A reviewing court may disturb the order of the trial court only where it is established that the court committed an error of law or abused its discretion. As with all questions of law, our review is plenary.
In evaluating the trial court's decision to enter summary judgment, we focus on the legal standard articulated in the summary judgment rule. Pa.R.C.P. 1035.2. The rule states that where there is no genuine issue of material fact and the moving party is entitled to relief as a matter of law, summary judgment may be entered. Where the non-moving party bears the burden of proof on an issue, he may not merely rely on his pleadings or answers in order to survive summary judgment. Failure of a non-moving party to adduce sufficient evidence on an issue essential to his case and on which he bears the burden of proof establishes the entitlement of the moving party to judgment as a matter of law. Lastly, we will review the record in the light most favorable to the non-moving party, and all doubts as to the existence of a genuine issue of material fact must be resolved against the moving party.
Michael Salove Co. v. Enrico Partners, L.P., 23 A.3d 1066, 1069 (Pa.Super. 2011) (quoting Coleman v. Wyeth Pharmaceuticals, Inc., 6 A.3d 502, 508-09 (Pa.Super. 2010)).
As it relates to Appellant's collateral attack on the termination and adoption decrees, we observe the pertinent legal principles that this Court reiterated in In re M.J.S., 903 A.2d 1, 8 (Pa.Super. 2006).
An adoption decree is presumed to be valid, and the person challenging it bears the burden of showing its invalidity by clear and convincing evidence. In the Matter of the Adoption of Christopher P., 480 Pa. 79, 84, 389 A.2d 94, 97 (1978); Singer Adoption Case, 457 Pa. 518, 522, 326 A.2d 275, 277 (1974); Chambers Appeal, 452 Pa. 149, 152-153, 305 A.2d 360, 362 (1973); [In re Adoption of List,] 418 Pa. 503, 508- 509, 211 A.2d 870, 873-874 (1965). In [In re Adoption of List], supra, the Supreme Court listed five principles of law which are pertinent to a collateral attack on an adoption decree.
In determining this appeal certain principles of law must be kept in mind: (1) an adoption decree entered by a court having jurisdiction over the subject matter and the parties is generally immune from collateral attack, particularly where the record shows a substantial compliance with the adoption statute; (2) where the record in the adoption proceedings affirmatively reveals a lack of jurisdiction, then the adoption decree is subject to collateral attack; (3) notice to a natural parent of the adoption proceedings and the consent of a natural parent, where necessary, are jurisdictional prerequisites in an adoption proceeding; (4) when an adoption decree is collaterally attacked, the entry of the decree raises a presumption of its validity and regularity and an implication arises that the court did find the necessary facts and did perform all the steps essential to the jurisdiction of the court; (5) the burden is upon the person attacking an adoption decree to establish its invalidity by clear and convincing evidence.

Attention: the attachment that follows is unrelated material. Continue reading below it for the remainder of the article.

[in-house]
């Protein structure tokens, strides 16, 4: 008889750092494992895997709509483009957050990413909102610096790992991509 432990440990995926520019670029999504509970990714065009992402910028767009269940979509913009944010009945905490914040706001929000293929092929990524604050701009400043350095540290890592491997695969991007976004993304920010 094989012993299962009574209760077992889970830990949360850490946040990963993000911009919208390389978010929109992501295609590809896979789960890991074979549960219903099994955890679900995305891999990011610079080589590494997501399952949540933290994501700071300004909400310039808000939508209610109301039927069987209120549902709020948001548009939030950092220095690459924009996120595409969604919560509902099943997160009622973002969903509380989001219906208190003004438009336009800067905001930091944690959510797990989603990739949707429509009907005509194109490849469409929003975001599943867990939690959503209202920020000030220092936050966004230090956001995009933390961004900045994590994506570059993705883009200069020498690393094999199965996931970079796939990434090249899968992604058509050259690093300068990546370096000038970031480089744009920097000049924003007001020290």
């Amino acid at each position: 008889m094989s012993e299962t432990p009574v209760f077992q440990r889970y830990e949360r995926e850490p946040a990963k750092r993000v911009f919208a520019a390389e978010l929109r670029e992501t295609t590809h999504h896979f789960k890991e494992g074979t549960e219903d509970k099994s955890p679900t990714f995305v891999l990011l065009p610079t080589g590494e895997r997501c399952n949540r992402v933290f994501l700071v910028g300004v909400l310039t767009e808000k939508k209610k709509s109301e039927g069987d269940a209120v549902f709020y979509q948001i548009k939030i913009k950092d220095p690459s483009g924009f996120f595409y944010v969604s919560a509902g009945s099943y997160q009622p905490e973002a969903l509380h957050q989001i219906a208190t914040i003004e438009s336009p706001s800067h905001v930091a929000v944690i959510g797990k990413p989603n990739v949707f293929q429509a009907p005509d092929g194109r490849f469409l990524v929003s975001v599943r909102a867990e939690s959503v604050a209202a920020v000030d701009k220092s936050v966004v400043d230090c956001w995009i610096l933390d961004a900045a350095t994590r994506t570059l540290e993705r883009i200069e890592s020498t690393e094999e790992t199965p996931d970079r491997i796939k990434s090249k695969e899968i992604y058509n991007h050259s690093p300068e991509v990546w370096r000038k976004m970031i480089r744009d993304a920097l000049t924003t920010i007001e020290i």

Id. (quoting In re Adoption of B.E.W.G., 549 A.2d 1286, 1288 (1988)). As noted, the crux of Appellant's position is that since Appellees failed to file a report of intention to adopt prior to filing their petition to terminate Appellant's parental rights involuntarily, they lacked standing to file for involuntary termination of her parental rights.*fn2 Therefore, according to Appellant, pursuant to prevailing case law, the orphans' court did not have subject matter jurisdiction to impose the adoption decree. Appellant continues that since no court addressed the issue of subject matter jurisdiction explicitly in any of the prior proceedings, neither res judicata nor the doctrine of law of the case applies to bar her from asserting it herein. She concludes that the orphans' court's alleged lack of subject matter jurisdiction rendered the decrees terminating her parental rights to Z.S.H.G. and formalizing the child's adoption legal nullities, even though she failed to appeal either decree. Appellant reaches her conclusion fully cognizant of the cold reality that Z.S.H.G. has resided with his current family on a full- time basis since 2005 and was adopted during 2007.
In rejecting Appellant's claim for relief, the orphans' court first observed that while standing and subject matter jurisdiction are generally unrelated, in In re Adoption of W.C.K., 748 A.2d 223, 228 (Pa.Super. 2000), this Court espoused the legal principle that in instances where "our legislature has designated who may bring an action under a particular statue, a court does not have jurisdiction over the action unless the party bringing the action has standing." That case further explained that since a challenge to standing in this context implicates subject matter jurisdiction, it could never be waived and can be raised by the court sua sponte. Id. We concluded, "[the petitioners'] standing under section 2512 [of the Adoption Act] is a prerequisite to the trial court's jurisdiction over this matter. If the [petitioners] did not meet this jurisdictional prerequisite, then it was incumbent upon [the trial court] to dismiss their petitions." Id. at 229.